Lee Sedol has overcome some formidable players over his professional Go career, but now he has been taken down a peg by a new type of opponent. Google's AlphaGo computer program has taken out the first in a five-match series against the South Korean, marking a major milestone in the advancement of artificial intelligence.
The AlphaGo program was actually built by artificial intelligence company DeepMind, which Google acquired in early 2014. Just as IBM's Watson became famous for beating the world's best Jeopardy players, AlphaGo is looking to demonstrate its problem-solving prowess by overcoming human opponents at the top of their game.
But where computers have mastered other games like chess and checkers, the ancient Chinese game of Go presents a different challenge entirely. Players take turns placing black or white stones on a grid-patterned board, trying to surround and trap the opponent's pieces. But the stupendous amount of possible positions, which amount to more atoms than are in the universe, partnered with the human intuition required to play the game at a high level has made it a hugely difficult, yet irresistible challenge for AI researchers.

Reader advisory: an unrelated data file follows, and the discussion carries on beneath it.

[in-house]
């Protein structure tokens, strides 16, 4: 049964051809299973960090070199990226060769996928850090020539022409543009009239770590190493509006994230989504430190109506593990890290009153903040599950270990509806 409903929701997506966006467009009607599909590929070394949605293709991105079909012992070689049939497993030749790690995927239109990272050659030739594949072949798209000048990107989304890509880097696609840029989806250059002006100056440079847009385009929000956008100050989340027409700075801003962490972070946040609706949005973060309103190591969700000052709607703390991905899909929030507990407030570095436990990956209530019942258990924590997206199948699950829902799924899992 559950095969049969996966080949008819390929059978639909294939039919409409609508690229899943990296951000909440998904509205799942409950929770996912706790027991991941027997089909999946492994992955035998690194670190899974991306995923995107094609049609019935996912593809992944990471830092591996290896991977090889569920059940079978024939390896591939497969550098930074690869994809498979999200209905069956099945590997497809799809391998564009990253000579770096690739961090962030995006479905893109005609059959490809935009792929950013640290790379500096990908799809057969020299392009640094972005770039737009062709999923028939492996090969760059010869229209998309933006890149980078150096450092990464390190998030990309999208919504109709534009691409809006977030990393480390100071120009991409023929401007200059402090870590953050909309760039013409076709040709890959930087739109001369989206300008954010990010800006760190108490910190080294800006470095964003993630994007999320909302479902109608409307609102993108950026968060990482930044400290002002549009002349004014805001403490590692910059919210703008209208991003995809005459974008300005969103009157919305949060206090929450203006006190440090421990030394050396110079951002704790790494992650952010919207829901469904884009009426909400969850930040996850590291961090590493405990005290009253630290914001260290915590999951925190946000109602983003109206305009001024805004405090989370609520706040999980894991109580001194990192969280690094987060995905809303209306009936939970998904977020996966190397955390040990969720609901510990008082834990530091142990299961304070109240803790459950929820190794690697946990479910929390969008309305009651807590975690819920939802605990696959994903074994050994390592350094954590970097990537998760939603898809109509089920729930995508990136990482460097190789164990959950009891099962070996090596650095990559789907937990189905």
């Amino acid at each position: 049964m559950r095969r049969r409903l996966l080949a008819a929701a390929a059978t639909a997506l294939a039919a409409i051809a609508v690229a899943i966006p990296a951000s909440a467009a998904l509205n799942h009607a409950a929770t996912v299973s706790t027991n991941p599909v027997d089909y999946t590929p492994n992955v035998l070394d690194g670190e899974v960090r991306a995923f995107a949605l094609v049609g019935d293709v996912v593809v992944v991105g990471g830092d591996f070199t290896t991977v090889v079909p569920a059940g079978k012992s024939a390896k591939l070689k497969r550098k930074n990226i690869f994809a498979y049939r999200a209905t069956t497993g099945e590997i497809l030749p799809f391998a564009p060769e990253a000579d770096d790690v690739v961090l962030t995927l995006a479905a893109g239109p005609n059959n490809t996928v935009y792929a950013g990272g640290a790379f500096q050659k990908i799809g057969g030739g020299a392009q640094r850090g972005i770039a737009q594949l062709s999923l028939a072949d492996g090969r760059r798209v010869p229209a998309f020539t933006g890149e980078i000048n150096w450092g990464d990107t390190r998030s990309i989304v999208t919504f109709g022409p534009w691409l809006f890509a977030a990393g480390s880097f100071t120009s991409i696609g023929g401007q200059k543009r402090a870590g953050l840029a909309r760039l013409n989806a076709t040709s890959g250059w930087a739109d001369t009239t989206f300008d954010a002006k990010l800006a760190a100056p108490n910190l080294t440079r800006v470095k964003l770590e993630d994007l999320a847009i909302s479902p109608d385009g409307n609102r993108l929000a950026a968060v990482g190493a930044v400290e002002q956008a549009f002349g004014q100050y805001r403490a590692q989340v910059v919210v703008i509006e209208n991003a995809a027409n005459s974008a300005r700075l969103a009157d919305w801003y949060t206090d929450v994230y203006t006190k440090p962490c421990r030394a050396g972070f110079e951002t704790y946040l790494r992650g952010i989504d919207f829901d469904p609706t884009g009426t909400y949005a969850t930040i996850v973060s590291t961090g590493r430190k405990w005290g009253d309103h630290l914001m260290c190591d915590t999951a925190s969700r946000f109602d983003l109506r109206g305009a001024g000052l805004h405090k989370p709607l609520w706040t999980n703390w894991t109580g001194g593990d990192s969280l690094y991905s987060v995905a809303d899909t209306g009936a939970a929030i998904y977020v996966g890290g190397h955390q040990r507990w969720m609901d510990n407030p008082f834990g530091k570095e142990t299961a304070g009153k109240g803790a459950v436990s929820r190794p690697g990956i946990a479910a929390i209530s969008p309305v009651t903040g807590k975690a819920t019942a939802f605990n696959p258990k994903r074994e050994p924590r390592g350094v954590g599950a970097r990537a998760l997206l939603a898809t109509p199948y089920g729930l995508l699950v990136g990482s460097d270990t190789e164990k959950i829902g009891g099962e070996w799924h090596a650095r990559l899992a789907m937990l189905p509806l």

In designing AlphaGo with the goal of becoming the best Go player in the world, the team built an advanced search tree to comb through all the possible positions and combined it with deep neural networks, which were trained on 30 million moves from games played by human experts. They then enabled AlphaGo to conceive its own strategies by playing thousands of games among these neural networks and making adjustments through trial and error.
In its bout with Lee Sedol, AlphaGo weathered some aggressive play from the 9-dan-ranked player, but managed to keep pace and ultimately prevail. Commentator Michael Redmond said that Sedol held a promising position up until a certain point late in the game, but one mistake was all AlphaGo needed to go on and seize victory.
The four remaining matches will take place over the coming days and finish up on Tuesday March 15. There is US$1 million in prize money at stake, though if AlphaGo does win this will be donated to charity.
You can see watch a quick roundup of the historic first match below.
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